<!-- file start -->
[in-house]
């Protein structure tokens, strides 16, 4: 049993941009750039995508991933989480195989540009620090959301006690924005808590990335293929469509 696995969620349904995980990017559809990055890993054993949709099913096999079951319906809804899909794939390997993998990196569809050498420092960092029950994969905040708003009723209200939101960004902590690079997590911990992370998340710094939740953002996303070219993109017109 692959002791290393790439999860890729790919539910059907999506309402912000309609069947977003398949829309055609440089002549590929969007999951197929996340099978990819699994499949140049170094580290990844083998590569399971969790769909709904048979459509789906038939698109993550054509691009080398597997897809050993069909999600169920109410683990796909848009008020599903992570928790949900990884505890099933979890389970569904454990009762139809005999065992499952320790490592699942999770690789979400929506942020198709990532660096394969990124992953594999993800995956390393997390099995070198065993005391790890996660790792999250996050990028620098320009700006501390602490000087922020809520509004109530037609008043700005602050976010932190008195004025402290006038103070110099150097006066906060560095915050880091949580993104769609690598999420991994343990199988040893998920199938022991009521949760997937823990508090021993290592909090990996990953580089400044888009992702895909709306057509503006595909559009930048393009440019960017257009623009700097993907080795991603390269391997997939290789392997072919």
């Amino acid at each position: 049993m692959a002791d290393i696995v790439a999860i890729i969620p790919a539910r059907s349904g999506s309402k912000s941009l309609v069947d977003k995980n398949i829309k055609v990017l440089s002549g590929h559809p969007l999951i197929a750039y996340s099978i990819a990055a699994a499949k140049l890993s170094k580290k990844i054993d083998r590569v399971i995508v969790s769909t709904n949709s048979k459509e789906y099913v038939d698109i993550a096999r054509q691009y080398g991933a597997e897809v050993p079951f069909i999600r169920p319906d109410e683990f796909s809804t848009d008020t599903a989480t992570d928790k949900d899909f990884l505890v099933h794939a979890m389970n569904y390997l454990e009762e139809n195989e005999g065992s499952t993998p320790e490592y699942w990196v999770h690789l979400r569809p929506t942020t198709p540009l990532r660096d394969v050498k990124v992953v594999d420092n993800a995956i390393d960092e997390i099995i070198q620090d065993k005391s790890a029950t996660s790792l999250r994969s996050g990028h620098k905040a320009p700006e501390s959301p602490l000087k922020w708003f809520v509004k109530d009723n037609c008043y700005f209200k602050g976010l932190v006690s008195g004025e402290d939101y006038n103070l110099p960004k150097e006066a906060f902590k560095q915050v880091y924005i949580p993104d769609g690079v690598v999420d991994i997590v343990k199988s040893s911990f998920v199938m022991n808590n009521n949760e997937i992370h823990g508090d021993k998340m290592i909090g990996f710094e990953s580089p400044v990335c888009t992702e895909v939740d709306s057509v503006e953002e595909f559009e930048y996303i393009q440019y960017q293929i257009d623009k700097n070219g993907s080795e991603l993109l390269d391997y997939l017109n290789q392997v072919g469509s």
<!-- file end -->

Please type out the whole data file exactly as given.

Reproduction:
[in-house]
């Protein structure tokens, strides 16, 4: 049993941009750039995508991933989480195989540009620090959301006690924005808590990335293929469509 696995969620349904995980990017559809990055890993054993949709099913096999079951319906809804899909794939390997993998990196569809050498420092960092029950994969905040708003009723209200939101960004902590690079997590911990992370998340710094939740953002996303070219993109017109 692959002791290393790439999860890729790919539910059907999506309402912000309609069947977003398949829309055609440089002549590929969007999951197929996340099978990819699994499949140049170094580290990844083998590569399971969790769909709904048979459509789906038939698109993550054509691009080398597997897809050993069909999600169920109410683990796909848009008020599903992570928790949900990884505890099933979890389970569904454990009762139809005999065992499952320790490592699942999770690789979400929506942020198709990532660096394969990124992953594999993800995956390393997390099995070198065993005391790890996660790792999250996050990028620098320009700006501390602490000087922020809520509004109530037609008043700005602050976010932190008195004025402290006038103070110099150097006066906060560095915050880091949580993104769609690598999420991994343990199988040893998920199938022991009521949760997937823990508090021993290592909090990996990953580089400044888009992702895909709306057509503006595909559009930048393009440019960017257009623009700097993907080795991603390269391997997939290789392997072919």
């Amino acid at each position: 049993m692959a002791d290393i696995v790439a999860i890729i969620p790919a539910r059907s349904g999506s309402k912000s941009l309609v069947d977003k995980n398949i829309k055609v990017l440089s002549g590929h559809p969007l999951i197929a750039y996340s099978i990819a990055a699994a499949k140049l890993s170094k580290k990844i054993d083998r590569v399971i995508v969790s769909t709904n949709s048979k459509e789906y099913v038939d698109i993550a096999r054509q691009y080398g991933a597997e897809v050993p079951f069909i999600r169920p319906d109410e683990f796909s809804t848009d008020t599903a989480t992570d928790k949900d899909f990884l505890v099933h794939a979890m389970n569904y390997l454990e009762e139809n195989e005999g065992s499952t993998p320790e490592y699942w990196v999770h690789l979400r569809p929506t942020t198709p540009l990532r660096d394969v050498k990124v992953v594999d420092n993800a995956i390393d960092e997390i099995i070198q620090d065993k005391s790890a029950t996660s790792l999250r994969s996050g990028h620098k905040a320009p700006e501390s959301p602490l000087k922020w708003f809520v509004k109530d009723n037609c008043y700005f209200k602050g976010l932190v006690s008195g004025e402290d939101y006038n103070l110099p960004k150097e006066a906060f902590k560095q915050v880091y924005i949580p993104d769609g690079v690598v999420d991994i997590v343990k199988s040893s911990f998920v199938m022991n808590n009521n949760e997937i992370h823990g508090d021993k998340m290592i909090g990996f710094e990953s580089p400044v990335c888009t992702e895909v939740d709306s057509v503006e953002e595909f559009e930048y996303i393009q440019y960017q293929i257009d623009k700097n070219g993907s080795e991603l993109l390269d391997y997939l017109n290789q392997v072919g469509s």